Peripheral artery disease affects roughly 8 million Americans – and probably even more than that, considering many cases go undiagnosed. Called PAD for short and sometimes known as peripheral vascular disease, it’s a lesser-known cardiovascular disease in which plaque builds up in the leg arteries.So what does a disease that affects the legs have to do with the heart?
“If the leg arteries, which tend to be really big, are filling up with plaque, you can be pretty sure that the much smaller heart and brain arteries are also filling up with plaque,” said Deepak L. Bhatt, M.D., M.P.H., chief of cardiology at the VA Boston Healthcare System and an American Heart Association volunteer. Decreased blood flow to those critical organs increases risk for heart disease and stroke.
PAD affects as many as one in five Americans ages 65 and older. Yet it often goes undetected because it doesn’t always have symptoms. When PAD symptoms do show, they are vague: pain, cramping or tiredness in the legs after walking or climbing stairs. People often wrongly self-diagnose, blaming arthritis or aging.
Even a visit to the doctor can leave PAD undiagnosed.
“I’m not sure that every physician is thinking of it and screening for it,” said Bhatt, who also heads the integrated interventional cardiovascular program at Brigham and Women’s Hospital and the VA Boston Healthcare System. Even if a person comes in complaining of leg symptoms, the list of possibilities is so long that it’s easy to overlook PAD, Bhatt said. “If a patient isn’t having symptoms, physicians may not look at all.”
The solution is simple: foot pulse. A thorough physical exam for an adult should include assessment of the pulses in the feet using the standard ankle brachial index (ABI) as well as several other diagnostic tests for PAD, followed by further evaluation if they’re abnormal, Bhatt said. A diagnosis of PAD may be the only clue that plaque could also be accumulating in the heart or brain arteries.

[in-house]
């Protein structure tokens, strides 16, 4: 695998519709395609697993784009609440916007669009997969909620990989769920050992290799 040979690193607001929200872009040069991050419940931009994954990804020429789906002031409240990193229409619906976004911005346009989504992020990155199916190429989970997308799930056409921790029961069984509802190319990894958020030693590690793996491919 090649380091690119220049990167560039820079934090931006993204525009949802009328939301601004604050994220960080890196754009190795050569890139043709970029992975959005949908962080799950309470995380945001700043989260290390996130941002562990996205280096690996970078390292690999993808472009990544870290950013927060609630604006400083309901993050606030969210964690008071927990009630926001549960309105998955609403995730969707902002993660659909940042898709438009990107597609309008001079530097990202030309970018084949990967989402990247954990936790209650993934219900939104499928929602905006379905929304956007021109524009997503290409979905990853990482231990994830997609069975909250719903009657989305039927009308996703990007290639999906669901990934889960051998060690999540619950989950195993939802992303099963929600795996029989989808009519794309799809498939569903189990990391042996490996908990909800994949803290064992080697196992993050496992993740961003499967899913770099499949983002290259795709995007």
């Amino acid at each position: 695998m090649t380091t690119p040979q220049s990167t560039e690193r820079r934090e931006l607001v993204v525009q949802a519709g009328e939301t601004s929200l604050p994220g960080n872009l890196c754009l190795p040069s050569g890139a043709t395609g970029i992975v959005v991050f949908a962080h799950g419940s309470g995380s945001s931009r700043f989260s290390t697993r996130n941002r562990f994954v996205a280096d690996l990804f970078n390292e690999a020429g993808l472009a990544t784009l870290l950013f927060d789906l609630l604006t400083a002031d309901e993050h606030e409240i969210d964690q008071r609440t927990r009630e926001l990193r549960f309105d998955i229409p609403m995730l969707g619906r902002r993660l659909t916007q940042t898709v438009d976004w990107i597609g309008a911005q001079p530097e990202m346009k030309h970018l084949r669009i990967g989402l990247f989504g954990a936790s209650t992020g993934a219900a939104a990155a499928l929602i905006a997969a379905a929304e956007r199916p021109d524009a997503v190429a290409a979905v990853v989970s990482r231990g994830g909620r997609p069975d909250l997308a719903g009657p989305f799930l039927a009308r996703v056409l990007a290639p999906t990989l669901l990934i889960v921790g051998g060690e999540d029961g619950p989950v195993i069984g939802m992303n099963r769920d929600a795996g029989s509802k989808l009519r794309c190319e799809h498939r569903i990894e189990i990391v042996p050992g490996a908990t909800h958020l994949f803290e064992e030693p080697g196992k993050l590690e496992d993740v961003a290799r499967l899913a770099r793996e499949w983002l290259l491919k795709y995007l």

Heart disease and stroke patients would benefit from knowing whether they have PAD and taking steps to treat it. If left untreated, PAD can lead to gangrene and amputation.
As people get older, plaque tends to build up in the arteries. But exactly when problems occur depends on a person’s lifestyle – things like diet,exercise, smoking, diabetes, high blood pressure or high cholesterol. “Healthy living goes a long way toward preventing or at least delaying buildup,” Bhatt said.
Lifestyle changes go a long way in PAD prevention and treatment.
Once a diagnosis is made, the first step for a smoker is to quit smoking. Other lifestyle changes include eating a healthy diet and starting a supervised walking program.
Patients should walk until pain sets in and then push a little beyond that, Bhatt said. After a brief rest, they start the cycle again. “If they do that with enough regularity over the course of several months, many times, the patient’s ability to walk and the distance they can walk improves,” he said.
Although walking may be the last thing a PAD patient wants to do, it’s actually the most effective way to treat it and ease pain. Regular exercise helps the body form natural bypasses around the blocked artery that keep the leg and foot alive.
Medication also helps.
Doctors typically prescribe cholesterol-lowering statins and antiplatelet therapy to reduce the risk of blood clots that could lead to a heart attack or stroke.
If these strategies aren’t enough, minimally invasive procedures may be needed to open the clogged artery or to remove a clot that’s blocking the artery. For severe cases, surgery may be needed to reroute blood flow around a closed artery.
Bhatt expects the number of Americans diagnosed with PAD to climb as more people become aware of the disease. “There’s a lot that can be done,” he said. “But it all hinges on the diagnosis being made.”